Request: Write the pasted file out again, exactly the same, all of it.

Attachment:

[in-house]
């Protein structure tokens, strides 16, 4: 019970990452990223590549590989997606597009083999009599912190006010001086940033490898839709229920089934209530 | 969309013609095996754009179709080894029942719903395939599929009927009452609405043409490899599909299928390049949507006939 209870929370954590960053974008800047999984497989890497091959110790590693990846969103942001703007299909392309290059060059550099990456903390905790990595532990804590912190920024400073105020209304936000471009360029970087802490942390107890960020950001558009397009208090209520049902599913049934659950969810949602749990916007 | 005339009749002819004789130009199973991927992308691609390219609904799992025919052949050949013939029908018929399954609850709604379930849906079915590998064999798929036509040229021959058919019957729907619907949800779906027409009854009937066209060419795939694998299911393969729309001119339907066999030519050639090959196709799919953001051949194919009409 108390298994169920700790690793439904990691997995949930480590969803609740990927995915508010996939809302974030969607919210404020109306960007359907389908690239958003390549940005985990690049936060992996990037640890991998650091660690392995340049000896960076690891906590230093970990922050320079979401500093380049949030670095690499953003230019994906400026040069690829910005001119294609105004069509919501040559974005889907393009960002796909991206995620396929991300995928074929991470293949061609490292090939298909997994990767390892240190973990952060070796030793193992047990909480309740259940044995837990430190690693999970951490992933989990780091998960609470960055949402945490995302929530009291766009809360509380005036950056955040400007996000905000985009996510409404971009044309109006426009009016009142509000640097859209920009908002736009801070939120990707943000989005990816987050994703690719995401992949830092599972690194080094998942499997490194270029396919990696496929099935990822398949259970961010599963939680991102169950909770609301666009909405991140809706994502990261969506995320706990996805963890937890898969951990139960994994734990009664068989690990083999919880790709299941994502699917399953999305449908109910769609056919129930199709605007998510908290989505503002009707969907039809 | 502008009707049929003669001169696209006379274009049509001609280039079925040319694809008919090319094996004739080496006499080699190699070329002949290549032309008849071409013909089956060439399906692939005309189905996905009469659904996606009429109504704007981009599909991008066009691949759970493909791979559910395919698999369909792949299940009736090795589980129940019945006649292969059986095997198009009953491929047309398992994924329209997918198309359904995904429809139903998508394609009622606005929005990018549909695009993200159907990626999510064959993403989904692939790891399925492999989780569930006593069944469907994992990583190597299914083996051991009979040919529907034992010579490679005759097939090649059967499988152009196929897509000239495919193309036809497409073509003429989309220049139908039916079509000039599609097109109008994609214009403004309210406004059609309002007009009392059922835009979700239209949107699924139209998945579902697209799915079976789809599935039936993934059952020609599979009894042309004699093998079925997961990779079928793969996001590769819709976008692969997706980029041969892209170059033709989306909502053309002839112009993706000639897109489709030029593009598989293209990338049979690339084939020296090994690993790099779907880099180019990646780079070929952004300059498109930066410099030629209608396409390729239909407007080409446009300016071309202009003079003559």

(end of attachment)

[in-house]
């Protein structure tokens, strides 16, 4: 019970990452990223590549590989997606597009083999009599912190006010001086940033490898839709229920089934209530 | 969309013609095996754009179709080894029942719903395939599929009927009452609405043409490899599909299928390049949507006939 209870929370954590960053974008800047999984497989890497091959110790590693990846969103942001703007299909392309290059060059550099990456903390905790990595532990804590912190920024400073105020209304936000471009360029970087802490942390107890960020950001558009397009208090209520049902599913049934659950969810949602749990916007 | 005339009749002819004789130009199973991927992308691609390219609904799992025919052949050949013939029908018929399954609850709604379930849906079915590998064999798929036509040229021959058919019957729907619907949800779906027409009854009937066209060419795939694998299911393969729309001119339907066999030519050639090959196709799919953001051949194919009409 108390298994169920700790690793439904990691997995949930480590969803609740990927995915508010996939809302974030969607919210404020109306960007359907389908690239958003390549940005985990690049936060992996990037640890991998650091660690392995340049000896960076690891906590230093970990922050320079979401500093380049949030670095690499953003230019994906400026040069690829910005001119294609105004069509919501040559974005889907393009960002796909991206995620396929991300995928074929991470293949061609490292090939298909997994990767390892240190973990952060070796030793193992047990909480309740259940044995837990430190690693999970951490992933989990780091998960609470960055949402945490995302929530009291766009809360509380005036950056955040400007996000905000985009996510409404971009044309109006426009009016009142509000640097859209920009908002736009801070939120990707943000989005990816987050994703690719995401992949830092599972690194080094998942499997490194270029396919990696496929099935990822398949259970961010599963939680991102169950909770609301666009909405991140809706994502990261969506995320706990996805963890937890898969951990139960994994734990009664068989690990083999919880790709299941994502699917399953999305449908109910769609056919129930199709605007998510908290989505503002009707969907039809 | 502008009707049929003669001169696209006379274009049509001609280039079925040319694809008919090319094996004739080496006499080699190699070329002949290549032309008849071409013909089956060439399906692939005309189905996905009469659904996606009429109504704007981009599909991008066009691949759970493909791979559910395919698999369909792949299940009736090795589980129940019945006649292969059986095997198009009953491929047309398992994924329209997918198309359904995904429809139903998508394609009622606005929005990018549909695009993200159907990626999510064959993403989904692939790891399925492999989780569930006593069944469907994992990583190597299914083996051991009979040919529907034992010579490679005759097939090649059967499988152009196929897509000239495919193309036809497409073509003429989309220049139908039916079509000039599609097109109008994609214009403004309210406004059609309002007009009392059922835009979700239209949107699924139209998945579902697209799915079976789809599935039936993934059952020609599979009894042309004699093998079925997961990779079928793969996001590769819709976008692969997706980029041969892209170059033709989306909502053309002839112009993706000639897109489709030029593009598989293209990338049979690339084939020296090994690993790099779907880099180019990646780079070929952004300059498109930066410099030629209608396409390729239909407007080409446009300016071309202009003079003559």